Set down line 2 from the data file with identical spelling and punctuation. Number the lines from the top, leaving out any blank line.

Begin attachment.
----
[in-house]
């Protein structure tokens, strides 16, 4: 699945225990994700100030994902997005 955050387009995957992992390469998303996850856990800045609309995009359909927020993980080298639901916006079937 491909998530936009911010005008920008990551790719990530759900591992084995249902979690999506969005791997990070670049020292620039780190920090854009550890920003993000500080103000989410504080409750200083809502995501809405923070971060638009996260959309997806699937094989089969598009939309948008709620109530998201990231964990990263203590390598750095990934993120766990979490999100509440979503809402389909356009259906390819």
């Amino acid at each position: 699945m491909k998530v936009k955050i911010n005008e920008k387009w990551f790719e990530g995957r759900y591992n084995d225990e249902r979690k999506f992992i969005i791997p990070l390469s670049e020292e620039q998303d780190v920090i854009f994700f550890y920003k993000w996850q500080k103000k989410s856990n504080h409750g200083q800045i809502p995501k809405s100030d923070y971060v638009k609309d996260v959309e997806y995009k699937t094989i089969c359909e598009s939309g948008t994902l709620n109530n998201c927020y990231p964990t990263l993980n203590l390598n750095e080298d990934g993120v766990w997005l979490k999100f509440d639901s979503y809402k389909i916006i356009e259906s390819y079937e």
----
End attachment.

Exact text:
């Protein structure tokens, strides 16, 4: 699945225990994700100030994902997005 955050387009995957992992390469998303996850856990800045609309995009359909927020993980080298639901916006079937 491909998530936009911010005008920008990551790719990530759900591992084995249902979690999506969005791997990070670049020292620039780190920090854009550890920003993000500080103000989410504080409750200083809502995501809405923070971060638009996260959309997806699937094989089969598009939309948008709620109530998201990231964990990263203590390598750095990934993120766990979490999100509440979503809402389909356009259906390819």